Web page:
The argument between the administration and the nation's insurance companies over the costs of health overhaul just keeps rolling along.
Now the feds are fingering insurers for blame.
In the latest twist, Health and Human Services Secretary Kathleen Sebelius fired off an angry letter to Karen Ignagni, head of the trade group American's Health Insurance Plans, that says the administration has "zero tolerance" for insurers blaming unjustified premium increases on the new health law.
You can read the full text here, or read on for our translation.
Stop hating on our heath overhaul law! Blaming us for your higher insurance bills has got to stop — and now. I mean it!
Yes, it's true that in a couple of weeks our law will stop your members from capping payments over a person's lifetime and revoking coverage after someone gets sick, unless there's fraud. Oh, and yes, those young people (up to age 26) who really don't cost you that much to insure anyway can get covered on their parents plans, too.
And, sure, new health plans will have to do more stuff, including covering preventive care at no cost to patients and letting women see ob-gyns without getting a referral.
But, all the economists, analysts, think tanks and health plans we pay attention to say the new things we expect your members to do should add only a percentage point or two to premiums.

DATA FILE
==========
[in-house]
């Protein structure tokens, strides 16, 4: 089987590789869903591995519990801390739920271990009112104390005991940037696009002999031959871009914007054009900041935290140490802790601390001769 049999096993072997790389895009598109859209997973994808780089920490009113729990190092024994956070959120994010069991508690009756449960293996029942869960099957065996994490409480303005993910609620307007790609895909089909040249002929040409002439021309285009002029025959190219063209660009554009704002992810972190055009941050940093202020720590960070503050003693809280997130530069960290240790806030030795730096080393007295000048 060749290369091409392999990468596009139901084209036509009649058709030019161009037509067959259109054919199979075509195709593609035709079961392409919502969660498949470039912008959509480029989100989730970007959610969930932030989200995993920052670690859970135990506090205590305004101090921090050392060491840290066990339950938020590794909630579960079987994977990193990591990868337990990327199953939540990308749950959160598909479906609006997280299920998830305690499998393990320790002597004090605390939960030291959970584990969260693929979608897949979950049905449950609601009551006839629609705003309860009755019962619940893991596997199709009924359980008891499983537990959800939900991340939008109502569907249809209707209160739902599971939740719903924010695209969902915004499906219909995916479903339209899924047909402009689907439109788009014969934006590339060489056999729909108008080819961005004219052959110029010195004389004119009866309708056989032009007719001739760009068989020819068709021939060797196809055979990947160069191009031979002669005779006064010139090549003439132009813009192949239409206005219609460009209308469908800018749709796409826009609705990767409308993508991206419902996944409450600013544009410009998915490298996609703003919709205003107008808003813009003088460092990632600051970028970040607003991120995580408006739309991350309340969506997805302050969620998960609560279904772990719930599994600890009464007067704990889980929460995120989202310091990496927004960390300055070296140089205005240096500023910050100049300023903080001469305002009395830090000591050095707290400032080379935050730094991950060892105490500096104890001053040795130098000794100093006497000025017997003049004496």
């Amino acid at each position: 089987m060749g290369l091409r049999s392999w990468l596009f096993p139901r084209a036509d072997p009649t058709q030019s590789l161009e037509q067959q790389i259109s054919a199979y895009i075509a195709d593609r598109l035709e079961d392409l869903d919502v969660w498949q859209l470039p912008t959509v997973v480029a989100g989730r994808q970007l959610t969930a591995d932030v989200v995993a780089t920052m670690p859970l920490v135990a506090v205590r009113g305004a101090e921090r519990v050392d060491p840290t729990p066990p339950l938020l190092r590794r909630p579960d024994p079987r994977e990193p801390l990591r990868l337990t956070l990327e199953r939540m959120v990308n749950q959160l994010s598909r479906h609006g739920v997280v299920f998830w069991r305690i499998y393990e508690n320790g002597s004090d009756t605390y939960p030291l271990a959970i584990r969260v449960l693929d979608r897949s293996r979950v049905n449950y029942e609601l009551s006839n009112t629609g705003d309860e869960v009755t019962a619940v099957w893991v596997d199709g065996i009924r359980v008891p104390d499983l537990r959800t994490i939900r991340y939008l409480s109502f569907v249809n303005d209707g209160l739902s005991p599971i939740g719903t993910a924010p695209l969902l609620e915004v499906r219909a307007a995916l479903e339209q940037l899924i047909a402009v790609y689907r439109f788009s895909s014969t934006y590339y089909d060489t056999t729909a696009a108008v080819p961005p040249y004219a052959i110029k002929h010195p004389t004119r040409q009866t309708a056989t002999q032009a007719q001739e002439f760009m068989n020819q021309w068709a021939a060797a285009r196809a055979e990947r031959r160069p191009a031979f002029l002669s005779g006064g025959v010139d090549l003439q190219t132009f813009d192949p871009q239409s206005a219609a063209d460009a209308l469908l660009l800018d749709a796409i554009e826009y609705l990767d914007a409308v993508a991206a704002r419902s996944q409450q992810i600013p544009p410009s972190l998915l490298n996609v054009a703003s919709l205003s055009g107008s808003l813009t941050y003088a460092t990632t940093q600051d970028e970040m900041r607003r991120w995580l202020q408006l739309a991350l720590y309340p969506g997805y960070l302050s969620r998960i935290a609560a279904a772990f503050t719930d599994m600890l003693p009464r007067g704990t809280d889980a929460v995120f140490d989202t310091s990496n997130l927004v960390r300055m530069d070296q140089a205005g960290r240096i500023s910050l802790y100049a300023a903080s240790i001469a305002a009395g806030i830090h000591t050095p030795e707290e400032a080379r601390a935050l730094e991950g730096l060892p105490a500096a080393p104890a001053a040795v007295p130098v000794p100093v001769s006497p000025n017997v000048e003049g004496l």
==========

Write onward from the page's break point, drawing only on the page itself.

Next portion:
Finally, the way we see it, the law will mean Americans will save money on health spending out of their own pockets.
So, please stop your people from saying such nasty things about our law, and whatever you do, don't let them even try to pin your rate hikes on us.
We asked AHIP for comment on Sebelius's original letter. Here's an unedited statement from Ignagni we got by e-mail:
Health insurance premiums are increasing because of soaring prices for medical services, the impact of younger and healthier people dropping their insurance during the weak economy, and additional benefits required under the new law. The new health care reform law mandates that health insurance coverage include a wide range of new benefits beyond what many families and small businesses previously purchased. It’s a basic law of economics that additional benefits incur additional costs, and the impact on premiums depends on the type and amount of coverage policyholders had before. Health plans will continue to do everything they can to incorporate all of these new benefits while keeping health care coverage as affordable as possible for families and employers.